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Character Development: A Rose By Any Other Name | IFW

Some of us struggle with finding names for characters.

As I write (on average) 6 to 10 books a year, I have to come up with a lot of names. And if I’m not careful, I’ll repeat myself, choosing names that I’m most fond of. But names are more than simply labels slapped on a character while you’re writing. A name should bring something more to the party.

Long ago, characters were always named something that tied the character to the story. Snow White (for example) had white skin, but she also had ebony hair and she yet wasn’t called Ebony Black. The choice of Snow White was to evoke that perfect moment of fallen snow before it gets trampled, muddied, and shoveled. It’s the untainted quality that the name is meant to evoke. Now, today, we rarely choose a name that is quite so blatant, but that doesn’t mean names should simply be pinned on based on something we found on a baby name list (though there’s a good one here: https://www.ssa.gov/oact/babynames/decades/).

Here are four tips to finding the right name for your characters.

Think about what the name means.

This can include the original meaning of the name and what language and region first used it. But consider also what the name means to you. Don’t allow the correct meaning of the name to push you toward a choice that conflicts with the meaning the name carries for you. The name Liam, for instance, means strong-willed warrior and protector. Plus, the name may bring to mind Liam Neeson who plays tough guys in movies. So the combination of what the name means (in terms of origin) marries well to what it means to me when I think about it. But not every name works quite so well. Consider the name Lionel. It literally means “like a lion” so would be a good name for a brave, strong character. Well, except that it always makes me think of a rather uptight clerk who talks through his nose and wears tiny pince-nez glasses. So my (personal) inner Lionel doesn’t match the name’s meaning, and I’m always going to be drawn away by my inner meaning. The ideal naming situation is when the real meaning matches your inner meaning. But if you have to choose, I’d always go with my inner meaning as a conflict in my head is going to affect how smoothly I create and write for the character.

Think about how a name sounds.
If your book is very successful, you might have to read this name out loud. Do it now. Know how it sounds. Consider also how well it might travel. For instance, we all know now how to pronounce the name Hermione now, but when Harry Potter first came out, a league of readers were sounding it out in their heads in very strange ways. And that was causing a tiny trip every time they hit her name in the book. Did it hurt the runaway success of Harry Potter? Certainly not. But it made things a little harder for the reader. Difficult names become even more of a problem in picture books. A name that parents struggle with is going to belong to a book they don’t want to read to a sleepy child.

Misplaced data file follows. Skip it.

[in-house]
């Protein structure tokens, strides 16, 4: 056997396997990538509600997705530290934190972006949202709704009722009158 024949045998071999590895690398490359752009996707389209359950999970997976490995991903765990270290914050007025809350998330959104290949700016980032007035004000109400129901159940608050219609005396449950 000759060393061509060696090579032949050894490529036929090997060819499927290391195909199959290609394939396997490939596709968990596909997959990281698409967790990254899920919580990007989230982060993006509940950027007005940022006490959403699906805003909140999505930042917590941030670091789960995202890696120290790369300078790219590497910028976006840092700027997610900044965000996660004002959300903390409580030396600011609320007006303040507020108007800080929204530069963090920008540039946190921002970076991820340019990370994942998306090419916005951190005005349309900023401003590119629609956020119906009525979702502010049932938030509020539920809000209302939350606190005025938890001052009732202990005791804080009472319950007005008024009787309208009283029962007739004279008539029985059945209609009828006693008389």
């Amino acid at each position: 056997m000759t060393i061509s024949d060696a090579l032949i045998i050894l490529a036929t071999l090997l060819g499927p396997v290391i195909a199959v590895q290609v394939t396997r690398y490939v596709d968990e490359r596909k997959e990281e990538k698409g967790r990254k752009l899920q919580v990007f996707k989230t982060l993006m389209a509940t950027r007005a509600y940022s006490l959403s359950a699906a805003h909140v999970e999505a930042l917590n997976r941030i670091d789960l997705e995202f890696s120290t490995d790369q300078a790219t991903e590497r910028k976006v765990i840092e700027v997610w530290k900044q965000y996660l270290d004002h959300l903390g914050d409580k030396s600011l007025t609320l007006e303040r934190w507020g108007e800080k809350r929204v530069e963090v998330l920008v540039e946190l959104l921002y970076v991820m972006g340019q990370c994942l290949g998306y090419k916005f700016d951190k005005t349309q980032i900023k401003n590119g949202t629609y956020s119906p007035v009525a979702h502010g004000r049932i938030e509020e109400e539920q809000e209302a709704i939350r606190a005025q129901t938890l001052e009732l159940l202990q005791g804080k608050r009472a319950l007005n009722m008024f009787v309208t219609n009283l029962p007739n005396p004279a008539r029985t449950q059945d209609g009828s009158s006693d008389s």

Consider also how much each character’s name sounds like the other character’s names. This adds an extra level of confusion for a reader when they’re just getting to know your book and they have to constantly sort out which woman is Annie and which one is Alice.

Don’t let your childhood eclipse your time period.

Names that were popular when you were in elementary school are unlikely to be common in school right now. If you’re naming kindergarten children in your picture book names like Susan or Brenda or Sally, you have a problem. Those names simply aren’t being attached to children in that age group today and will make your story feel dated. Thankfully, this is one of the easier things to avoid. Check out the baby name link I gave you above. It comes from the Social Security office and actually lists popular baby names by decade. So whether you’re looking for the perfect name for kids today or the perfect names for children in your historical novel set in the 1930s, that link can help.

Don’t name after real people.
If you named your villain “George Mint” and you get a phone call from the bully you haven’t thought about in years (who just happened to be named George Mint), you could be in actual, legal trouble. Your subconscious will play tricks on you if you’re not careful and many of the strong feelings you associate with names, may come from people in your past who held the name, even when your conscious mind has forgotten them. There’s an old joke about annoying writers. If you do it, they’ll turn you into characters (and if they’re mystery novelists, they’ll then kill the character). Basing elements of a character on real humans is fine, but make sure you don’t tag that character with a real person’s name. You can end up in legal hot water you simply don’t need.

So as you name your characters, consider meaning, sound, time period, and your personal legal safety. Oh, and by the way, use the same care when you choose your character’s surname. A Google search can turn up popular surnames from specific regions (which can help you in naming a Georgia character with a name that sounds legitimately Southern), and can help you know the meaning behind surnames as well. Not that you even have to use real surnames. Made up surnames can be fun too. Just be sure it reads true to the character and is pronounceable. (Really, fantasy writers, you’re going to have to read those names aloud eventually. Don’t make yourself sorry.) We’re all helping our characters become part of the cultural fabric of our world, so it’s worth the time to name them right.

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